“The colossal might of wickedness, he thought: how we love to locate it massively elsewhere. But so much of it comes down to what each one of us does between breakfast and bedtime.”
“Chovia bastante naquela manhã. A luz tinha um tom acinzentado e musguento devido às nuvens baixas. Teve de admitir que a menina não era um cadáver. Estava viva. Talvez tivesse nascido gelada, mas agora estava viva. Ainda suja com o sangue do nascimento e o início aguado das suas fezes, Liir levou-a até à porta e ergue-a para a chuva. Lavada, revelou-se verde.”
“As of today, I rebel against death! Work seems frivolous; I'm a proud man, and a lifetime's work would be too brief an agony for me. At the last moment, I'd attack...to the right...to the left...And then—oh!—sweet old soul of mine, eternity would not have been wasted on us!”
“It isn't about the welfare check. It never was.
It isn't about sexual permissiveness, or personal morality, or failures in parenting, or lack of family planning. All of these are inherent in the disaster, but the purposefulness with which babies make babies in places like West Baltimore goes far beyond accident and chance, circumstance and misunderstanding. It's about more than the sexual drives of adolescents, too, though that might be hard to believe in a country where sex alone is enough of an argument to make anyone do just about anything.
In Baltimore, a city with the highest teen pregnancy rates in the nation, the epidemic is, at root, about human expectation, or more precisely, the absence of expectation.”
“In Ireland, you go to someone's house, and she asks you if you want a cup of tea. You say no, thank you, you're really just fine. She asks if you're sure. You say of course you're sure, really, you don't need a thing. Except they pronounce it ting. You don't need a ting. Well, she says then, I was going to get myself some anyway, so it would be no trouble. Ah, you say, well, if you were going to get yourself some, I wouldn't mind a spot of tea, at that, so long as it's no trouble and I can give you a hand in the kitchen. Then you go through the whole thing all over again until you both end up in the kitchen drinking tea and chatting.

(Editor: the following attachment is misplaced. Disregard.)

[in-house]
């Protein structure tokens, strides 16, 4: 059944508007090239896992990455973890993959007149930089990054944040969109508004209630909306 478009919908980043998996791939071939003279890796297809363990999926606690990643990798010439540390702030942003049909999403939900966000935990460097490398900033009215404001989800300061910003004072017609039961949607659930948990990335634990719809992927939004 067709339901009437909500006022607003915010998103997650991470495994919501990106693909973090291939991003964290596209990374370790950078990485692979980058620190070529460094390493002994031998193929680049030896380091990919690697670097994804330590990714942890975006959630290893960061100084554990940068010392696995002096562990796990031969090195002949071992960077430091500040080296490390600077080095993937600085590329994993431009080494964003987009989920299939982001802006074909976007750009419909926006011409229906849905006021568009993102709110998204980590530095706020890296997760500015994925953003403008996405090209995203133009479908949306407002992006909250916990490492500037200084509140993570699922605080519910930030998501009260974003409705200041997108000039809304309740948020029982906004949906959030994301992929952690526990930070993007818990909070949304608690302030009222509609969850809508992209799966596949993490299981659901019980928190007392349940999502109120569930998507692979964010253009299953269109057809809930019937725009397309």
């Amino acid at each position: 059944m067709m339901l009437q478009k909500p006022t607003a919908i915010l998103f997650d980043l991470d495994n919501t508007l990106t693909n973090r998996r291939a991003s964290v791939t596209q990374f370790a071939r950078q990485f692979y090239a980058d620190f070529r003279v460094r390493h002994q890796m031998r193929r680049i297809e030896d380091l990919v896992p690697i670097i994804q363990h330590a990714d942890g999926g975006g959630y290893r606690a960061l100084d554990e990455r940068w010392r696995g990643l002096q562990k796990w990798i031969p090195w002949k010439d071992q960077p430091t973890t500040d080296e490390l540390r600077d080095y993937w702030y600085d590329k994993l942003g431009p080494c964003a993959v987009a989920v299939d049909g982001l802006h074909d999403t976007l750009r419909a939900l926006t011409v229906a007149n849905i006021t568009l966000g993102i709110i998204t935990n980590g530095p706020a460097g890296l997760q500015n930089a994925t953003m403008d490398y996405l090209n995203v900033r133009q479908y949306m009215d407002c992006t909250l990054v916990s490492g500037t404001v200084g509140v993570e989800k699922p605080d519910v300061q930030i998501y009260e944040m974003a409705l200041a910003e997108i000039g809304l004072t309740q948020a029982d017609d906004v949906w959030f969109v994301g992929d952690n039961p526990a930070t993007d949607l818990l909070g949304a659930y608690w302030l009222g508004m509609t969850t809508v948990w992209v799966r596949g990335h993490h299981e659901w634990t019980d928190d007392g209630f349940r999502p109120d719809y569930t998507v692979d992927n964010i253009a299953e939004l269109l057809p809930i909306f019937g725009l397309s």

In America, someone asks you if you want a cup of tea, you say no, and then you don't get any damned tea.
I liked the Irish way better.”
“A woman can always strive to be stronger in the face of painful emotions.”
“Many women think their husbands are not worth the effort. They feel they are forced to humble themselves in order to love him when he is the guilty party. Do not be deceived. When a woman is willing to forgive and win back her husband’s affection, she is winning more than just his affection. Once a man comes to his senses and sees how close he came to losing all that he holds dear, he will be profoundly thankful to the good woman who loved him through his foolishness. She will win his respect as well as his love, because he will know that she is the kind of woman who will stand by her man. Few”
BookQuoters is a community of passionate readers who enjoy sharing the most meaningful, memorable and interesting quotes from great books. As the world communicates more and more via texts, memes and sound bytes, short but profound quotes from books have become more relevant and important. For some of us a quote becomes a mantra, a goal or a philosophy by which we live. For all of us, quotes are a great way to remember a book and to carry with us the author’s best ideas.
We thoughtfully gather quotes from our favorite books, both classic and current, and choose the ones that are most thought-provoking. Each quote represents a book that is interesting, well written and has potential to enhance the reader’s life. We also accept submissions from our visitors and will select the quotes we feel are most appealing to the BookQuoters community.
Founded in 2018, BookQuoters has quickly become a large and vibrant community of people who share an affinity for books. Books are seen by some as a throwback to a previous world; conversely, gleaning the main ideas of a book via a quote or a quick summary is typical of the Information Age but is a habit disdained by some diehard readers. We feel that we have the best of both worlds at BookQuoters; we read books cover-to-cover but offer you some of the highlights. We hope you’ll join us.